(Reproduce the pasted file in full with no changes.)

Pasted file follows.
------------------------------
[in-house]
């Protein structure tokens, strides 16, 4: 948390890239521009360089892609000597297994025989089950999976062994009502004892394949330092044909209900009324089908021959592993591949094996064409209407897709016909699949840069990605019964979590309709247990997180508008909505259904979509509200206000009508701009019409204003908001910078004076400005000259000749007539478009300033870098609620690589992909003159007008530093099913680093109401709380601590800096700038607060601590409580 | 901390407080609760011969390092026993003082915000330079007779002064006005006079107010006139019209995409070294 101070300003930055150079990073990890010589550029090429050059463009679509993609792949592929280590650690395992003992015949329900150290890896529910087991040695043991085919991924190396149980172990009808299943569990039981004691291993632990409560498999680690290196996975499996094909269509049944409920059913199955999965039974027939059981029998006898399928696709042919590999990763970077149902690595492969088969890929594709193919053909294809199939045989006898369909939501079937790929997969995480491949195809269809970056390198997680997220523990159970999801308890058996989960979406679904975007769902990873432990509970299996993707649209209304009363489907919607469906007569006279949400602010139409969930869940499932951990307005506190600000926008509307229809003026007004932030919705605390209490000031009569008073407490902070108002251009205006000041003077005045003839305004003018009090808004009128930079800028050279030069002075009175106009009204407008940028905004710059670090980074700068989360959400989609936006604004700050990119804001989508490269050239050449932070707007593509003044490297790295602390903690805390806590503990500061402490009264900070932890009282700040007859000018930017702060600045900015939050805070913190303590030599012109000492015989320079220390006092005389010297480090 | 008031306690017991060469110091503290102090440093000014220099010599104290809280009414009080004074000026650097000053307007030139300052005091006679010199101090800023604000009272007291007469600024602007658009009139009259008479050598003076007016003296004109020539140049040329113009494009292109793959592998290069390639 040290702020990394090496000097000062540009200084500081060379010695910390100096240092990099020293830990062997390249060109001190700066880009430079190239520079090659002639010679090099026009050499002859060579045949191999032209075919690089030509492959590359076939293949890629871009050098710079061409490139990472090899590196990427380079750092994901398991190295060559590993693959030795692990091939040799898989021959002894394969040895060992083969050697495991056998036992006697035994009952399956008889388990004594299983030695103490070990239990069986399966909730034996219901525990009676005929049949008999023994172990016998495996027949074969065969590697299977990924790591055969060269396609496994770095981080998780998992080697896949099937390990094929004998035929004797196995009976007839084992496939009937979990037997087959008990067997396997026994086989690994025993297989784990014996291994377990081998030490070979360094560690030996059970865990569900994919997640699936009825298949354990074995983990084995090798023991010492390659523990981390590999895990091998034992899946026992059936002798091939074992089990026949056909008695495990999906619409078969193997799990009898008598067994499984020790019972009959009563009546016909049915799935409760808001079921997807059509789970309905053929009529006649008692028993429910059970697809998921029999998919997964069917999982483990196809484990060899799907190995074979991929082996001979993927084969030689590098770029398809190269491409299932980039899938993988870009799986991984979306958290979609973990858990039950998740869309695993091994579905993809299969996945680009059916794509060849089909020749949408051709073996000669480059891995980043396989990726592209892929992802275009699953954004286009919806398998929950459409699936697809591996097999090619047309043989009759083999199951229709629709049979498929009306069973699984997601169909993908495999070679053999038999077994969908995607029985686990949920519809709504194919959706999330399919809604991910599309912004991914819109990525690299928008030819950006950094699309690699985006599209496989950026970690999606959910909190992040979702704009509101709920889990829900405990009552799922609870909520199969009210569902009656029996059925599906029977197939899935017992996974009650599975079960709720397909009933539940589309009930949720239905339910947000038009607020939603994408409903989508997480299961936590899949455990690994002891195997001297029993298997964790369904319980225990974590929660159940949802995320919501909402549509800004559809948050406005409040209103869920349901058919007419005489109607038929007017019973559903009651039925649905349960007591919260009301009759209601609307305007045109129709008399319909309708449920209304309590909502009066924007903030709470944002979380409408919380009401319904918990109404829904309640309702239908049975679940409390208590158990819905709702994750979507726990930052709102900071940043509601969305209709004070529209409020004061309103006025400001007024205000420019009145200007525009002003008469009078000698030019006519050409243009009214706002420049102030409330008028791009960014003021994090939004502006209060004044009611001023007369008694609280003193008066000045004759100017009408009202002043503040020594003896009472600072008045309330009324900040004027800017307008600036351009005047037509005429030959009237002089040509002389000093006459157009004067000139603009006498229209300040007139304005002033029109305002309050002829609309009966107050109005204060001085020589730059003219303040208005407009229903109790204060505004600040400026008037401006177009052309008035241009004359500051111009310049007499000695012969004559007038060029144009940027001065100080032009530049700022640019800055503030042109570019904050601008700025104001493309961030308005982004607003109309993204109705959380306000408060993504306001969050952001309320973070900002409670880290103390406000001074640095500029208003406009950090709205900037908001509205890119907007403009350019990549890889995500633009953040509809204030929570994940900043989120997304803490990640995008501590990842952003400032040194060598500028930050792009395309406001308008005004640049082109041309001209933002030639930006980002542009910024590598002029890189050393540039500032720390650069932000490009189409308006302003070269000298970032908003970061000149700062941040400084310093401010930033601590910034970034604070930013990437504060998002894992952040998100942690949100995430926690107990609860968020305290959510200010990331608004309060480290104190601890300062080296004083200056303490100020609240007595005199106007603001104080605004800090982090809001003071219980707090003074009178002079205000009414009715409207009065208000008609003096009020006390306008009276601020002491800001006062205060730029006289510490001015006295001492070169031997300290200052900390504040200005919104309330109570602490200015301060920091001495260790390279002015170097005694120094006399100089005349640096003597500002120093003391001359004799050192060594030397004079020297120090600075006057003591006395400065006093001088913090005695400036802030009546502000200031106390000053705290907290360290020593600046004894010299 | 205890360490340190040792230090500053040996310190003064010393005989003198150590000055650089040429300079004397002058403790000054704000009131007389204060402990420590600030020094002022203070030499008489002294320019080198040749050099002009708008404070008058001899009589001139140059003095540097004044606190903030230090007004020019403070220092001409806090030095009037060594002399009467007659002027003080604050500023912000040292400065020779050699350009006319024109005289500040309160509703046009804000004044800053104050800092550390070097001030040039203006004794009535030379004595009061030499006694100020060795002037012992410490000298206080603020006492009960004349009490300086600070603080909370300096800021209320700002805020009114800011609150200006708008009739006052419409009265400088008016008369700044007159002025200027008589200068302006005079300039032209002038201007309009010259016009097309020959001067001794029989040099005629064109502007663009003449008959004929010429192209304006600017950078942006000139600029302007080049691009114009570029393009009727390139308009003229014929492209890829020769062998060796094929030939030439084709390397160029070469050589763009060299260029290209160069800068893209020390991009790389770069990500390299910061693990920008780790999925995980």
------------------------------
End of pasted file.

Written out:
[in-house]
């Protein structure tokens, strides 16, 4: 948390890239521009360089892609000597297994025989089950999976062994009502004892394949330092044909209900009324089908021959592993591949094996064409209407897709016909699949840069990605019964979590309709247990997180508008909505259904979509509200206000009508701009019409204003908001910078004076400005000259000749007539478009300033870098609620690589992909003159007008530093099913680093109401709380601590800096700038607060601590409580 | 901390407080609760011969390092026993003082915000330079007779002064006005006079107010006139019209995409070294 101070300003930055150079990073990890010589550029090429050059463009679509993609792949592929280590650690395992003992015949329900150290890896529910087991040695043991085919991924190396149980172990009808299943569990039981004691291993632990409560498999680690290196996975499996094909269509049944409920059913199955999965039974027939059981029998006898399928696709042919590999990763970077149902690595492969088969890929594709193919053909294809199939045989006898369909939501079937790929997969995480491949195809269809970056390198997680997220523990159970999801308890058996989960979406679904975007769902990873432990509970299996993707649209209304009363489907919607469906007569006279949400602010139409969930869940499932951990307005506190600000926008509307229809003026007004932030919705605390209490000031009569008073407490902070108002251009205006000041003077005045003839305004003018009090808004009128930079800028050279030069002075009175106009009204407008940028905004710059670090980074700068989360959400989609936006604004700050990119804001989508490269050239050449932070707007593509003044490297790295602390903690805390806590503990500061402490009264900070932890009282700040007859000018930017702060600045900015939050805070913190303590030599012109000492015989320079220390006092005389010297480090 | 008031306690017991060469110091503290102090440093000014220099010599104290809280009414009080004074000026650097000053307007030139300052005091006679010199101090800023604000009272007291007469600024602007658009009139009259008479050598003076007016003296004109020539140049040329113009494009292109793959592998290069390639 040290702020990394090496000097000062540009200084500081060379010695910390100096240092990099020293830990062997390249060109001190700066880009430079190239520079090659002639010679090099026009050499002859060579045949191999032209075919690089030509492959590359076939293949890629871009050098710079061409490139990472090899590196990427380079750092994901398991190295060559590993693959030795692990091939040799898989021959002894394969040895060992083969050697495991056998036992006697035994009952399956008889388990004594299983030695103490070990239990069986399966909730034996219901525990009676005929049949008999023994172990016998495996027949074969065969590697299977990924790591055969060269396609496994770095981080998780998992080697896949099937390990094929004998035929004797196995009976007839084992496939009937979990037997087959008990067997396997026994086989690994025993297989784990014996291994377990081998030490070979360094560690030996059970865990569900994919997640699936009825298949354990074995983990084995090798023991010492390659523990981390590999895990091998034992899946026992059936002798091939074992089990026949056909008695495990999906619409078969193997799990009898008598067994499984020790019972009959009563009546016909049915799935409760808001079921997807059509789970309905053929009529006649008692028993429910059970697809998921029999998919997964069917999982483990196809484990060899799907190995074979991929082996001979993927084969030689590098770029398809190269491409299932980039899938993988870009799986991984979306958290979609973990858990039950998740869309695993091994579905993809299969996945680009059916794509060849089909020749949408051709073996000669480059891995980043396989990726592209892929992802275009699953954004286009919806398998929950459409699936697809591996097999090619047309043989009759083999199951229709629709049979498929009306069973699984997601169909993908495999070679053999038999077994969908995607029985686990949920519809709504194919959706999330399919809604991910599309912004991914819109990525690299928008030819950006950094699309690699985006599209496989950026970690999606959910909190992040979702704009509101709920889990829900405990009552799922609870909520199969009210569902009656029996059925599906029977197939899935017992996974009650599975079960709720397909009933539940589309009930949720239905339910947000038009607020939603994408409903989508997480299961936590899949455990690994002891195997001297029993298997964790369904319980225990974590929660159940949802995320919501909402549509800004559809948050406005409040209103869920349901058919007419005489109607038929007017019973559903009651039925649905349960007591919260009301009759209601609307305007045109129709008399319909309708449920209304309590909502009066924007903030709470944002979380409408919380009401319904918990109404829904309640309702239908049975679940409390208590158990819905709702994750979507726990930052709102900071940043509601969305209709004070529209409020004061309103006025400001007024205000420019009145200007525009002003008469009078000698030019006519050409243009009214706002420049102030409330008028791009960014003021994090939004502006209060004044009611001023007369008694609280003193008066000045004759100017009408009202002043503040020594003896009472600072008045309330009324900040004027800017307008600036351009005047037509005429030959009237002089040509002389000093006459157009004067000139603009006498229209300040007139304005002033029109305002309050002829609309009966107050109005204060001085020589730059003219303040208005407009229903109790204060505004600040400026008037401006177009052309008035241009004359500051111009310049007499000695012969004559007038060029144009940027001065100080032009530049700022640019800055503030042109570019904050601008700025104001493309961030308005982004607003109309993204109705959380306000408060993504306001969050952001309320973070900002409670880290103390406000001074640095500029208003406009950090709205900037908001509205890119907007403009350019990549890889995500633009953040509809204030929570994940900043989120997304803490990640995008501590990842952003400032040194060598500028930050792009395309406001308008005004640049082109041309001209933002030639930006980002542009910024590598002029890189050393540039500032720390650069932000490009189409308006302003070269000298970032908003970061000149700062941040400084310093401010930033601590910034970034604070930013990437504060998002894992952040998100942690949100995430926690107990609860968020305290959510200010990331608004309060480290104190601890300062080296004083200056303490100020609240007595005199106007603001104080605004800090982090809001003071219980707090003074009178002079205000009414009715409207009065208000008609003096009020006390306008009276601020002491800001006062205060730029006289510490001015006295001492070169031997300290200052900390504040200005919104309330109570602490200015301060920091001495260790390279002015170097005694120094006399100089005349640096003597500002120093003391001359004799050192060594030397004079020297120090600075006057003591006395400065006093001088913090005695400036802030009546502000200031106390000053705290907290360290020593600046004894010299 | 205890360490340190040792230090500053040996310190003064010393005989003198150590000055650089040429300079004397002058403790000054704000009131007389204060402990420590600030020094002022203070030499008489002294320019080198040749050099002009708008404070008058001899009589001139140059003095540097004044606190903030230090007004020019403070220092001409806090030095009037060594002399009467007659002027003080604050500023912000040292400065020779050699350009006319024109005289500040309160509703046009804000004044800053104050800092550390070097001030040039203006004794009535030379004595009061030499006694100020060795002037012992410490000298206080603020006492009960004349009490300086600070603080909370300096800021209320700002805020009114800011609150200006708008009739006052419409009265400088008016008369700044007159002025200027008589200068302006005079300039032209002038201007309009010259016009097309020959001067001794029989040099005629064109502007663009003449008959004929010429192209304006600017950078942006000139600029302007080049691009114009570029393009009727390139308009003229014929492209890829020769062998060796094929030939030439084709390397160029070469050589763009060299260029290209160069800068893209020390991009790389770069990500390299910061693990920008780790999925995980």